David Foster Wallace, loneliness, and the "pretty much nothing" the university teaches
Publication in refereed journal

Times Cited
Web of Science0WOS source URL (as at 17/10/2020) Click here for the latest count
Altmetrics Information

Other information
AbstractThe field of David Foster Wallace Studies has been growing rapidly in recent years. It may only Q3
have emerged as a field as recently as 2010 when Adam Kelly’s article “David Foster Wallace:
The Death of the Author and the Birth of a Discipline,”1 published in the online Irish Journal
of American Studies, gave what he described as “an initial map of the territory of what might
be termed ‘Wallace Studies’.” For Kelly, this refers to the “network of interest in David Foster
Wallace’s oeuvre that ranges through but also well beyond the traditional academic channels.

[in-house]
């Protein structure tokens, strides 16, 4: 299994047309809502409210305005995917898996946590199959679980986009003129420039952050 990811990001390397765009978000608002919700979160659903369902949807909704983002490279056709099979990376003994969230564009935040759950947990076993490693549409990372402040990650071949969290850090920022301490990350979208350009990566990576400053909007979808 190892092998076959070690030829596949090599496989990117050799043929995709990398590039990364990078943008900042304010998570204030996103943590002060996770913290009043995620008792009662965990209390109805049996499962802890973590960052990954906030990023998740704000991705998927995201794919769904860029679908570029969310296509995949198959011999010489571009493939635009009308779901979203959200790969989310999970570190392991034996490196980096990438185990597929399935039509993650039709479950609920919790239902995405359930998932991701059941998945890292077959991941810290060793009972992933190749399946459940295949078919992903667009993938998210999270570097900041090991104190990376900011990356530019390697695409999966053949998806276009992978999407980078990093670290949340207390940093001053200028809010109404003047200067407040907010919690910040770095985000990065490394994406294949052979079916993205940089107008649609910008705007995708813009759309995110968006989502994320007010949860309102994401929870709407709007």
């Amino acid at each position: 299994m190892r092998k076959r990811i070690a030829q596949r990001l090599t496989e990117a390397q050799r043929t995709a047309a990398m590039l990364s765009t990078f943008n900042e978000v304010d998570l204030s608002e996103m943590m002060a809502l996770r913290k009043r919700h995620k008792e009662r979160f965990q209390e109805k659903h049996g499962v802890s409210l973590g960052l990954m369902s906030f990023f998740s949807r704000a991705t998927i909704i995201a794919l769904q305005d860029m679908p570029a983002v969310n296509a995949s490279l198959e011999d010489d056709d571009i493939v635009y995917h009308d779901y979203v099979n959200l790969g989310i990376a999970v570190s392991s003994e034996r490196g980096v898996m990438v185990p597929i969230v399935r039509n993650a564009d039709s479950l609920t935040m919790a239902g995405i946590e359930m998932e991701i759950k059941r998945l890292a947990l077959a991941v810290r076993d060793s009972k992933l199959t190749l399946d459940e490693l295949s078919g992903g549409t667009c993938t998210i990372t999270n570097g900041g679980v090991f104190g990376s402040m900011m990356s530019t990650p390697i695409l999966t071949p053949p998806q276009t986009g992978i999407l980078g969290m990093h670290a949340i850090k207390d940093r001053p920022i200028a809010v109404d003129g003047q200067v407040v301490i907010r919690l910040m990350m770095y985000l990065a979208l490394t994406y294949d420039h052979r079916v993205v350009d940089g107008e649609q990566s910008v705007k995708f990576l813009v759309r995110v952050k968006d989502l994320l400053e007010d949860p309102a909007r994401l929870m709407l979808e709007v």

“Kelly argues that the field had arisen in a far more “democratic vein” to that in which
discourses and genres have evolved around other great writers such as Joyce and Nabokov.
However, given that netizens, “amateur” critics, “skillful and committed nonprofessional
readers,” and Internet sites devoted to Wallace such as The Howling Fantods2 have done the hard
work in creating this vibrant field, it is no surprise that professors and academics now appear to
be taking up the slack and creating their own professional discourse around Wallace, one that
academic publishers are always eager to make less “democratic” than any online sites of enquiry
and public discussion.New academic books on Wallace and philosophy published by Columbia
University Press (Freedom and the Self: Essays on the Philosophy of David Foster Wallace) and
Bloomsbury Academic (Gesturing Towards Reality: David Foster Wallace and Philosophy)
respectively in hardback are priced at over 100USD, well beyond the pockets of most sensible
“amateur” critics.Wallace’s archive is also now safely housed at the Harry Ransom Center at the
University of Texas, Austin.
Acceptance Date03/05/2017
All Author(s) ListMichael O'Sullivan
Journal nameLiterature Compass
Volume Number2017
Issue Number1
PublisherWiley: 24 months
Place of PublicationNew York
LanguagesEnglish-United Kingdom
KeywordsDavid Foster Wallace, education, university, loneliness, literature

Last updated on 2020-18-10 at 02:22